My mother coaxed me to continue attending church at All Saints' Cathedral by giving me bus fare to Nairobi but I would at times instead go sleep at a recreational park where I was on one Sunday incarcerated for almost an hour for urinating on a fence. Eventually, I gave up attending church and for several years, I didn't sing or play the piano.
I have now sprang back into good shape thanks to the Lord my dear God. He has guided me back to the path of eternal peace with His amazing grace. And all I can say now is that people need the Lord at the end of broken dreams. He's the open door for shizzle.
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A True Story
on Apr 15, 2017
Bear with me, if you will, as I recount on yet another wonderful experience I had during my high school years at Starehe Boys' Centre. I am just developing a hobby of reflecting on my past days, both the heart-warming as well as the buttock-clenching ones, with the aim of either gleaning valuable lessons or enjoying my life again. And that hobby, which I am finding more refreshing than watching a wacky movie, is inspiring me to live an honourable life while still a youth so that I can get to enjoy it again when I grow old through beautiful memories.
I joined the Starehe Boys' Survival Club in my first term in Form 1 back in 2002 after magically passing an interview conducted by commandos - as the club leaders were called. And with time, I came to enjoy the camps and hikes we had in the club. Well, I didn't enjoy the hikes because they involved a lot of trekking through hilly countryside. But the camps, during which some commandos wore stetson hats that made them look like American cowboys, were quite another thing; I enjoyed them especially the singing we did around night camp-fires. We sang funny ditties while making fun of commandos.
Among the many jokes we cracked during those camp-fires, the one I found funniest was this one directed at a commando by a fellow Survivor Club member: "You see the grandmother of Commando 'X' - she grew thin and thinner and thinner and thinner and thinner until she disappeared!"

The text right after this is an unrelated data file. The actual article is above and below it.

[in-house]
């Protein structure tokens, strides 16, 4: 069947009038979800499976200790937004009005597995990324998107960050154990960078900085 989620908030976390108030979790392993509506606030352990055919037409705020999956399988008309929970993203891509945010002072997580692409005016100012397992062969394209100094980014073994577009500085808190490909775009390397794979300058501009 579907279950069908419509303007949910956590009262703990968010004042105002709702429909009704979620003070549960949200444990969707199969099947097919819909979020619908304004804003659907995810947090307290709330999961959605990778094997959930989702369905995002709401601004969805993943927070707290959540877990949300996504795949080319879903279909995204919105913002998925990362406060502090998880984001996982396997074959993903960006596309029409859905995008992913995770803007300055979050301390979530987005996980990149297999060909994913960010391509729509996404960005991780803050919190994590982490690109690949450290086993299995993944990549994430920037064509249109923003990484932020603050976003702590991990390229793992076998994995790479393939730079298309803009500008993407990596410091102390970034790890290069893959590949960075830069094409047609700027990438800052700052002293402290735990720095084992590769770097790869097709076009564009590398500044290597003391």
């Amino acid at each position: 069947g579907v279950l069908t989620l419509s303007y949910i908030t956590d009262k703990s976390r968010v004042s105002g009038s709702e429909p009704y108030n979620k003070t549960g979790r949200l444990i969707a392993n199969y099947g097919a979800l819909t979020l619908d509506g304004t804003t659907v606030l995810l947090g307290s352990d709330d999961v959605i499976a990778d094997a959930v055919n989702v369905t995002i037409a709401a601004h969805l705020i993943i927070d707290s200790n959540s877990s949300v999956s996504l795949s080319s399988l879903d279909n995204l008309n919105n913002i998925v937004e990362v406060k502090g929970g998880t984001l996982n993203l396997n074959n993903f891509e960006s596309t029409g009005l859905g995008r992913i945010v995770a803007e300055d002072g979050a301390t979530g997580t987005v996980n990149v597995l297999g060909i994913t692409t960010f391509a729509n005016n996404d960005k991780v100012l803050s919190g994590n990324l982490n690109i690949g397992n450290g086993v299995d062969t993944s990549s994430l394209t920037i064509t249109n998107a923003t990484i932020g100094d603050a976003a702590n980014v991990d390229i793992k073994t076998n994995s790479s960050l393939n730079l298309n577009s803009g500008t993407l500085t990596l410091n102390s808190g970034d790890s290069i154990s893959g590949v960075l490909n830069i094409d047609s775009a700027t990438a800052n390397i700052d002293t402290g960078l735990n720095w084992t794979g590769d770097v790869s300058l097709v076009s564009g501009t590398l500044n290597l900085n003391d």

So much did I come to enjoy being part of Survival Club that at one time, I wanted to be a commando in the club. I however gave up on the ambition when I realized I couldn't withstand joining the Starehe Boys' Fire-fighting Squad (see photo above) which Survival Club commandos were expected to join. But with all the confusion and timidity that Starehians saw in me, I doubt whether I would have been selected a commando anyway.
I therefore left the club in Form 2 but after having gleaned the following leadership lessons which I hope to apply in my future family of which I will be the head, God willing:
- Rise early
- Be physically fit
- Ensure everybody in the family has a meal before sitting down to eat
- Create some time for family fun in which everyone is free to tease each other
- Keep disagreements with wife and bedroom affairs unnoticed by children
Later on in 2012, I became interested in memorizing the values and mission statements of Survival Club as they may have been outlined by the club founder in 1989. So I visited Starehe Boys' only to find that the club had been displaced from the cottage we used as the Survival clubroom in our days to a small room partitioned in an old classroom.
With that kind of change, I sensed the club had lost its glitz and glamour. I informed Ken Ogutu, one of the commandos in '02, about the change but he didn't seem surprised. He just told me they used to refer to the cottage we used as Survival clubroom as the Bush Embassy. I found that Ogutu's remark amusing because it implies that if you wanted to go to the bush, you first had to get a visa from the Survival clubroom.
And by the way Ken Ogutu, who I have approached to be my legal advisor, went on to study law at the university and was accepted at the renowned Harvard Law School for a post-graduate course. My friend, that's the end of my story, and I have had a nice time telling it. Thanks for bearing with me.